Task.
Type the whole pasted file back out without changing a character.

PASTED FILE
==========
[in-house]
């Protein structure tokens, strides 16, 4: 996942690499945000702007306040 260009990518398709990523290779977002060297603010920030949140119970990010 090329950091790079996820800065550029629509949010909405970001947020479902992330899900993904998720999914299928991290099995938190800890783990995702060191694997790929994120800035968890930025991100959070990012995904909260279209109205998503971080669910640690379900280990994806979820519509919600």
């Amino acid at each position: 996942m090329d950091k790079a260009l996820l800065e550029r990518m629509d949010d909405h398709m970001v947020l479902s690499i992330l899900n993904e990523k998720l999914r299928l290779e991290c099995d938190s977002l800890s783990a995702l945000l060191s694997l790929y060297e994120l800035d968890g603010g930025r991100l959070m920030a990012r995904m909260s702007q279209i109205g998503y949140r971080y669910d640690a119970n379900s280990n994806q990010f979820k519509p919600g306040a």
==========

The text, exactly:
[in-house]
């Protein structure tokens, strides 16, 4: 996942690499945000702007306040 260009990518398709990523290779977002060297603010920030949140119970990010 090329950091790079996820800065550029629509949010909405970001947020479902992330899900993904998720999914299928991290099995938190800890783990995702060191694997790929994120800035968890930025991100959070990012995904909260279209109205998503971080669910640690379900280990994806979820519509919600």
């Amino acid at each position: 996942m090329d950091k790079a260009l996820l800065e550029r990518m629509d949010d909405h398709m970001v947020l479902s690499i992330l899900n993904e990523k998720l999914r299928l290779e991290c099995d938190s977002l800890s783990a995702l945000l060191s694997l790929y060297e994120l800035d968890g603010g930025r991100l959070m920030a990012r995904m909260s702007q279209i109205g998503y949140r971080y669910d640690a119970n379900s280990n994806q990010f979820k519509p919600g306040a």